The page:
In the last 5-10 years canola oil has practically taken over as the food processing industry’s oil of choice. One can hardly find granola in a health food store without Canola Oil as an ingredient. The same is true for salad dressings and snack foods. Why is this? Is it so superior in health qualities to say, extra virgin, cold pressed Olive Oil? Not on your life – all the natural health pundits will point to any number of alternatives but never praise Canola as health promoting.
OK. So, if there are actual health reasons not to use it, then why is it so widely found throughout the processed food industry?
Answer, according to Jim Lynn: “It is very inexpensive to grow and harvest. Insects won’t eat it.”
In an article he wrote, Jim says, “Canola oil was first developed in Canada. It’s proponents claim that due to genetic engineering and irradiation, it is no longer rape oil, but “canola” (Canadian oil). They also claim it is completely safe, pointing to it’s unsaturated structure and digestibility. Although I could not verify it, it is claimed that the Canadian government paid the FDA the sum of $50 million dollars to have canola oil placed on the GRAS list (Generally Recognized As Safe). However it was done, a new industry was created.”
In a very level-headed treatment of the subject of canola, The Transformation of Rapeseed into Canola – A Cinderella, author Amy McInnis cited that, “In order for rapeseed to be used as an edible oil in western societies it was necessary to lower the concentration of erucic acid in the oil, which was suggested to be a health hazard after studies were conducted on several species of animals. In addition, the meal produced after extracting the oil in rapeseed contained large amounts of glucosinates (the substances responsible for the hotness in mustard). These sulphur compounds have a negative effect on the thyroid and act as growth inhibitors, and are therefore of no use as animal feed (Kneen 1992)…. ” Furthermore, “In 1986, the trademark canola was legally amended to apply only to varieties yielding oil with less than 2% erucic acid, and meal with less than 30 micromoles per gram of glucosinates.”
Obviously the Canadian and U.S. government, the cultivators, processors, and distributors of Canola Oil can all live happily with the established levels of erucic acid and glucosinates, but the big question is how much the consumer is adversely effected by these factors. John Thomas has published a book Blindness, Mad Cow Disease and Canola Oil. In it, he states that, “Alcohols and glycosides in canola and soy oils shut down our protective grid – the immune system. Fluoride, immunizations, antibiotics and bio-junk food play a similar role in immune system collapse. An alcohol is a chemistry term for the “reactive” chemical group on an organic molecule. Those “R” groups are what make organic compounds work – for good and bad! Canola alcohols and glycosides are very reactive. They are as toxic as fermented alcohols, but their effects manifest differently. The damage takes years to show up.” This assessment in itself should be enough to cause alarm, but a quick search around the internet yields scary results. Here’s some excerpts I pulled form a couple sources:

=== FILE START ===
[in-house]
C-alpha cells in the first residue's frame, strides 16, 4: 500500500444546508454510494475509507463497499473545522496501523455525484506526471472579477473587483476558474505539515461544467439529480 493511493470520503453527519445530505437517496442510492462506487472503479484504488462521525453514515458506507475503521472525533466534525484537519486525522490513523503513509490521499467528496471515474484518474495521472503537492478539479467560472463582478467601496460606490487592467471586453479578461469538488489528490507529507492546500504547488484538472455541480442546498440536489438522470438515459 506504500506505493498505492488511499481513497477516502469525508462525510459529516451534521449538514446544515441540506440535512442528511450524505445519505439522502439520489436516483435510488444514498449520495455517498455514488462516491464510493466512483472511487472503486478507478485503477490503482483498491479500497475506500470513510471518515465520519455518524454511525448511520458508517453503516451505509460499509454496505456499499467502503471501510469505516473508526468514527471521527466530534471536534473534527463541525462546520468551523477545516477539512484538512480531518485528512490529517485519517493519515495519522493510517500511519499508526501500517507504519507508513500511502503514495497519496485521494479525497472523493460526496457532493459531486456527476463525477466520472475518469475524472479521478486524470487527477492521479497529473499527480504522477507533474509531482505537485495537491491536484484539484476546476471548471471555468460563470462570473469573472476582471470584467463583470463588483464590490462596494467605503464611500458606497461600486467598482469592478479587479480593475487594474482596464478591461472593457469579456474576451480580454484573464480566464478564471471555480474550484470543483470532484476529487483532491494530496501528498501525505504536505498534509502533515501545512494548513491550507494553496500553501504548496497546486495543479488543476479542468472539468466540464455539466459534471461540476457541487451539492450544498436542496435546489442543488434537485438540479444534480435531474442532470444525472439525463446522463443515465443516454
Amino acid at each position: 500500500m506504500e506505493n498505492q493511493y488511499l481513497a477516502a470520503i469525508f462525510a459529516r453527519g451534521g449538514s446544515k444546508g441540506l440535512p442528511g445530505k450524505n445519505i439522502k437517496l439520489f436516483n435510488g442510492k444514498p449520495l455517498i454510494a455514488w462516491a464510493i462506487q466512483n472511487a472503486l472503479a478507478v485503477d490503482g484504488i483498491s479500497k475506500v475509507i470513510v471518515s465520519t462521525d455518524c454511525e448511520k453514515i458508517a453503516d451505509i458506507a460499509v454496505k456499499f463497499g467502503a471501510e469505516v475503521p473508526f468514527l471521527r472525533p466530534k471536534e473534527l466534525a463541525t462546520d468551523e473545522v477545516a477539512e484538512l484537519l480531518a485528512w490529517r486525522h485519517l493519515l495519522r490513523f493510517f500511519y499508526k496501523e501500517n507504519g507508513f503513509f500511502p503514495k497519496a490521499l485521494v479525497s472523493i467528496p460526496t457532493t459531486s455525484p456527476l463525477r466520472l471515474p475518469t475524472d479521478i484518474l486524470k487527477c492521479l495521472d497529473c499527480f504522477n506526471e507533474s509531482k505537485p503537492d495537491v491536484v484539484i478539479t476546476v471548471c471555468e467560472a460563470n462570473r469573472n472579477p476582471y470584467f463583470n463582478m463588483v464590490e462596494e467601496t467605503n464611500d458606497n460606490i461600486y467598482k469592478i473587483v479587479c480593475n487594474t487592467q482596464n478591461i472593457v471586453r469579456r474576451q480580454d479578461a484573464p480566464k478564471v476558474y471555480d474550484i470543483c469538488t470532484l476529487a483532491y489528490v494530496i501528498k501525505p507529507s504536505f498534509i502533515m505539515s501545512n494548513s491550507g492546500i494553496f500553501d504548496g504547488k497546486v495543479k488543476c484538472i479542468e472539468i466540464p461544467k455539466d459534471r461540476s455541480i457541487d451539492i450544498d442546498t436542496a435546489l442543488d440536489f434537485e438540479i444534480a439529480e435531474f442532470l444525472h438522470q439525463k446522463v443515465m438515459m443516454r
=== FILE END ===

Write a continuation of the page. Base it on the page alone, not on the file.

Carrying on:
“Rape seed oil used for stir-frying in China found to emit cancer causing chemicals. (Rapeseed oil smoke causes lung cancer)” Amal Kumar Maj. The Wall Street JournaL June 7, 1995 pB6(W) pB6 (E) col 1(11 col in).” – taken from Fats That Heal and Fats that Kill by Udo Erasmus.
“Canola oil is a health hazard to use as a cooking oil or salad oil. It is not the healthy oil we thought it was, it is not fit for human consumption, do not eat canola oil, it can hurt you. Polyunsaturated or not, this is a bad oil, canola oil, do not use for cooking oil or salad oil, it is not fit for human consumption. It is not a healthy oil at all.” John Thomas
We hope these brief quotes from articles available on the Web will interest you in doing a much more thorough investigation of your own into the health effects of consuming Canola Oil.
Pure organic, virgin, unprocessed Olive Oil can be used for low heat cooking, for dressing salads and other foods after they are cooked. This form of oil will keep for quite a long time at room temperature. For high heat cooking, virgin coconut oil is superior. It can also be used in smoothies or to flavor anything. Butter is also an excellent choice, providing short chain fatty acids and great flavor. These monounsaturated and saturated fats are stable and healthiest for you, contrary to their earlier maligning in favor of margarine and polyunsaturated fats that go rancid in their processing.
If you want oil with your food, you don’t necessarily have to cook in it either. You could cook the food without oil first, steaming or baking it, then add oil afterward. Avoid margarine and other hydrogenated fats. Studies have shown these actually INCREASE cardiovascular disease. Believe it or not, real butter is far more healthy than margarine. We hope you will take action with this information and create better health for yourself and others in your life. Remember: It’s your life, your health, and your choice!
For more information on other common dangers to your health that you may not be aware of check out our Warning Page for more articles.